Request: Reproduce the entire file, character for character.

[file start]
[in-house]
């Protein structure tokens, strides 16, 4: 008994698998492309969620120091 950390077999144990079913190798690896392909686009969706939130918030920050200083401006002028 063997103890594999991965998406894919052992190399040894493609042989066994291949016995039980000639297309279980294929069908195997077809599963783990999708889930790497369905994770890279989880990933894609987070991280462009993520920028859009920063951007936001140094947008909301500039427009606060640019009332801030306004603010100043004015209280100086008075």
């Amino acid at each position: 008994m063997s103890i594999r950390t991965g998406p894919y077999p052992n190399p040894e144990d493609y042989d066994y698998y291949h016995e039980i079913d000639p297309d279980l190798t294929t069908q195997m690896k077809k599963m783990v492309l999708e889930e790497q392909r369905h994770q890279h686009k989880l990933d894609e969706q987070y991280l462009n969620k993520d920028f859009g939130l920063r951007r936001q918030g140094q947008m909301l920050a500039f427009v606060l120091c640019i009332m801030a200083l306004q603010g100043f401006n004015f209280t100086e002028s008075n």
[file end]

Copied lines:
[in-house]
């Protein structure tokens, strides 16, 4: 008994698998492309969620120091 950390077999144990079913190798690896392909686009969706939130918030920050200083401006002028 063997103890594999991965998406894919052992190399040894493609042989066994291949016995039980000639297309279980294929069908195997077809599963783990999708889930790497369905994770890279989880990933894609987070991280462009993520920028859009920063951007936001140094947008909301500039427009606060640019009332801030306004603010100043004015209280100086008075």
């Amino acid at each position: 008994m063997s103890i594999r950390t991965g998406p894919y077999p052992n190399p040894e144990d493609y042989d066994y698998y291949h016995e039980i079913d000639p297309d279980l190798t294929t069908q195997m690896k077809k599963m783990v492309l999708e889930e790497q392909r369905h994770q890279h686009k989880l990933d894609e969706q987070y991280l462009n969620k993520d920028f859009g939130l920063r951007r936001q918030g140094q947008m909301l920050a500039f427009v606060l120091c640019i009332m801030a200083l306004q603010g100043f401006n004015f209280t100086e002028s008075n």